Best Movies About Politics

Updated
Best Movies About Politics

Thinking about Best Movies About Politics, there are so many directors talking about this feeling. Here are 20 of the best ones.

Dr. Strangelove or: How I Learned to Stop Worrying and Love the Bomb (1964)

Dr. Strangelove or: How I Learned to Stop Worrying and Love the Bomb
★★★★
★★★★
3.4 out of 4 stars

From Stanley Kubrick, starring Peter Sellers, George C. Scott, Sterling Hayden, Keenan Wynn
Rated PG

Dr. Strangelove or: How I Learned to Stop Worrying and Love the Bomb is an iconic 1964 dark comedy directed by Stanley Kubrick. The film follows General Jack D. Ripper, an insane U.S. Air Force general who orders a nuclear attack on the Soviet Union, setting off the chain of nuclear events that could lead to the destruction of the world. In a desperate attempt to stop the attack, the President of the United States and his advisers, including the wheelchair-bound nuclear scientist Dr. Strangelove, frantically try to find a solution. The film is a satire of Cold War paranoia, and its themes of mutually assured destruction, the futility of war, and the horror of nuclear conflict remain relevant to this day.

Citizen Kane (1941)

Citizen Kane
★★★★
★★★★
3.3 out of 4 stars

From Orson Welles, starring Orson Welles, Joseph Cotten, Dorothy Comingore, Agnes Moorehead
Rated PG

Citizen Kane is a 1941 American drama directed, co-written, produced, and starring Orson Welles. The film follows the life and legacy of Charles Foster Kane, a newspaper magnate whose mysterious last words before his death, "Rosebud," has perplexed the public ever since. Through a series of flashbacks, journalist-turned-investigator Thompson attempts to uncover the meaning behind Kane's last words. Through his investigation, Thompson discovers the many facets of Kane's life, from his humble beginnings to his rise to power and influence as a millionaire. As the layers of Kane's life are peeled away, it becomes evident that beneath the wealth, power, and fame lies a man who had everything but the happiness he truly sought. Citizen Kane is considered to be one of the greatest films of all time, and it is a landmark of filmmaking for its innovative cinematography, editing, and narrative structure.

Mr. Smith Goes to Washington (1939)

Mr. Smith Goes to Washington
★★★★
★★★★
3.2 out of 4 stars

From Frank Capra, starring James Stewart, Jean Arthur, Claude Rains, Edward Arnold
Rated Passed

Mr. Smith Goes to Washington is a 1939 classic American political comedy-drama film directed by Frank Capra, starring James Stewart and Jean Arthur. The film follows the story of Jefferson Smith (Stewart), a naive and idealistic man who is appointed to the U.S. Senate after his state's senior senator dies. Smith soon finds himself at odds with the corrupt political machine that controls his home state, led by Senator Joseph Paine (Claude Rains). In a last-ditch effort to save his beloved state, Smith filibusters the corrupt bill that is being pushed through the Senate. In the process, Smith discovers the untarnished spirit of democracy that still resides in the American people. The film culminates in a powerful climax that demonstrates the power of the people and the importance of preserving their democracy.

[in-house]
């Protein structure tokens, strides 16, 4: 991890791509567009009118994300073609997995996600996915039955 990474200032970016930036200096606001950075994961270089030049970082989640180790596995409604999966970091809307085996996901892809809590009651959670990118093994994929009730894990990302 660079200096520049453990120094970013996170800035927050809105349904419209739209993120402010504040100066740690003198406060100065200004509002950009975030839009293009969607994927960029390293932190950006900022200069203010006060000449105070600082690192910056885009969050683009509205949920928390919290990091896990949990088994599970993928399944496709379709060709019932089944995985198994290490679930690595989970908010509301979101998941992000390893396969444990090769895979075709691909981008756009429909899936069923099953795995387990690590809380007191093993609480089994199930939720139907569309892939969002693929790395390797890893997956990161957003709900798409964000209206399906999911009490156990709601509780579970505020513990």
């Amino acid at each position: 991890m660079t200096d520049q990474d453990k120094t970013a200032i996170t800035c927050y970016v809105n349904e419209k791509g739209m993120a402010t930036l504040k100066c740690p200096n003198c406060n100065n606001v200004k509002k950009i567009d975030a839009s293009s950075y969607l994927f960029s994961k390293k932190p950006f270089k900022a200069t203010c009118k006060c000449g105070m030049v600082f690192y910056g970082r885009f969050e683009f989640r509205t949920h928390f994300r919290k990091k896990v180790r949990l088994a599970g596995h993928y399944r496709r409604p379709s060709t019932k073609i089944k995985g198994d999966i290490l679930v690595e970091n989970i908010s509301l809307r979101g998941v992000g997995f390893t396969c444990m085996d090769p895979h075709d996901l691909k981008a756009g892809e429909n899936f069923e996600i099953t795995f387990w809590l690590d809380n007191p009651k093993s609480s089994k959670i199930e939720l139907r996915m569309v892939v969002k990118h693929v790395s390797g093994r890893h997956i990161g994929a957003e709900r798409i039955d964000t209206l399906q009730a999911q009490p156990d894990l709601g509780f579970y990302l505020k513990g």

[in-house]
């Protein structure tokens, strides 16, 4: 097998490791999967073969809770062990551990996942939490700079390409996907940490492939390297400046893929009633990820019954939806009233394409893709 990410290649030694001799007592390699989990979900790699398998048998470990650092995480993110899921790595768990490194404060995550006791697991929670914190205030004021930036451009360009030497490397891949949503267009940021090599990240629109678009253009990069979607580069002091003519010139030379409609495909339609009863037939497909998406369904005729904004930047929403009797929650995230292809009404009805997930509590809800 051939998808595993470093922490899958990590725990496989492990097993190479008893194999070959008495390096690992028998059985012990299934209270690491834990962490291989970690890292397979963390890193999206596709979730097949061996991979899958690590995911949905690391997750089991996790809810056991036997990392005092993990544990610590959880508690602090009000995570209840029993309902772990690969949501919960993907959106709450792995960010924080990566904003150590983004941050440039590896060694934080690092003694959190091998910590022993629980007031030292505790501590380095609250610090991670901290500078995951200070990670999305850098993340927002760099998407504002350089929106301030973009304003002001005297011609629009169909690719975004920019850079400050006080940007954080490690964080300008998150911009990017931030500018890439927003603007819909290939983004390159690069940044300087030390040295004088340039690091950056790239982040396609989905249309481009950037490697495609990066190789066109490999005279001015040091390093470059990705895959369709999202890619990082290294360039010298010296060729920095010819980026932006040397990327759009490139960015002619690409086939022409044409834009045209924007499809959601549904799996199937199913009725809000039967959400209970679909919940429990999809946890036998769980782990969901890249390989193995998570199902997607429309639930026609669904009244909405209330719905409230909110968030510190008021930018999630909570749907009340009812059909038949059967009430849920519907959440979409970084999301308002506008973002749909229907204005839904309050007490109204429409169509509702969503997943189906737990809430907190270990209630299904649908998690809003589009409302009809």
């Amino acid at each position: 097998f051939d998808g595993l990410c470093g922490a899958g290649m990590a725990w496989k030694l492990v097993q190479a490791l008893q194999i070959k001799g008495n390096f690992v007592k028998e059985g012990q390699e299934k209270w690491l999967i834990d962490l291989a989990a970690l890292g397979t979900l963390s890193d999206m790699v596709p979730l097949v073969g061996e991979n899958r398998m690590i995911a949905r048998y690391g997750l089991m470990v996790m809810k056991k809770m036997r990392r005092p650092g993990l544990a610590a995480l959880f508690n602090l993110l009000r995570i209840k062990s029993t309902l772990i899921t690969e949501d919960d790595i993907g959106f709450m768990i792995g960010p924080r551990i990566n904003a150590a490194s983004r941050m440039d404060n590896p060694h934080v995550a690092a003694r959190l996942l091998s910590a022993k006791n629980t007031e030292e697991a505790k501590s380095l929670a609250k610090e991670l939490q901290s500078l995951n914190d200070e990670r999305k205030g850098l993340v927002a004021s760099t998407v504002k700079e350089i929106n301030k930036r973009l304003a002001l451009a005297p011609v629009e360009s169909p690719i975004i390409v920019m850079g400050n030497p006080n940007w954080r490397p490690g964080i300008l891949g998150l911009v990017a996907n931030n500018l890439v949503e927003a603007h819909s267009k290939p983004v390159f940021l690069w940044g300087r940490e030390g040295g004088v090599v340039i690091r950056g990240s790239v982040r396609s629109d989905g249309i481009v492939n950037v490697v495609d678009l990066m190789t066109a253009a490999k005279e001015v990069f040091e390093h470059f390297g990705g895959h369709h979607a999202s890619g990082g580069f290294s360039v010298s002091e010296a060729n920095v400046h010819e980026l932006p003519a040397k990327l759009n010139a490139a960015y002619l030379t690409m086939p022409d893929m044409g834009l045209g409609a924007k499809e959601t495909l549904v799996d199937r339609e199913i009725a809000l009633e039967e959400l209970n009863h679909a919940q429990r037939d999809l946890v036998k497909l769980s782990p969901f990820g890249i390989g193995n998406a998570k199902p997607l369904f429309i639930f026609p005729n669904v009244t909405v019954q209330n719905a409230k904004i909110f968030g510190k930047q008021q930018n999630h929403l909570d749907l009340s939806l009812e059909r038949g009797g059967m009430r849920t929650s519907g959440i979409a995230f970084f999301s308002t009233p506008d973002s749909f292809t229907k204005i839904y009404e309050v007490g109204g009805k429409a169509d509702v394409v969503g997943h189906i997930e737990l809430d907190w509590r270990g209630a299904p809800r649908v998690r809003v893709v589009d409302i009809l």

Being There (1979)

Being There
★★★★
★★★★
3.2 out of 4 stars

From Hal Ashby, starring Peter Sellers, Shirley MacLaine, Melvyn Douglas, Jack Warden
Rated PG

Being There stars Peter Sellers as Chance, a simple-minded gardener with a childlike outlook on life. After the death of his wealthy employer, Chance is forced to leave the mansion he has called home for many years. He ventures out into an unfamiliar world in Washington D.C., where his words are misinterpreted as profound wisdom by the people he meets. Through a series of coincidental events, Chance rises to become a powerful political figure and is eventually invited to the White House. His naiveté and lack of understanding of the modern world, however, leads to some humorous, yet thought-provoking consequences. This classic comedy-drama ultimately provides a thought-provoking message about the power of perception and the potential influence of the media.

All the President's Men (1976)

All the President's Men
★★★★
★★★★
3.2 out of 4 stars

From Alan J. Pakula, starring Dustin Hoffman, Robert Redford, Jack Warden, Martin Balsam
Rated PG

All the President's Men is a 1976 American political thriller film about the Watergate scandal, which took place in the early 1970s. Directed by Alan J. Pakula and starring Robert Redford and Dustin Hoffman as Washington Post reporters Bob Woodward and Carl Bernstein, the film chronicles the duo's uncovering of the conspiracy behind the 1972 break-in of the Democratic National Committee headquarters at the Watergate office complex in Washington, D.C. The film follows the two journalists as they investigate the connections between the burglary and President Richard Nixon's administration. After months of investigation, the two are able to uncover the full extent of the scandal and eventually bring about Nixon's resignation. All the President's Men is acclaimed for its performances, writing, and its accurate portrayal of the events surrounding the Watergate scandal.

The Manchurian Candidate (1962)

The Manchurian Candidate
★★★★
★★★★
3.2 out of 4 stars

From John Frankenheimer, starring Frank Sinatra, Laurence Harvey, Janet Leigh, Angela Lansbury
Rated PG-13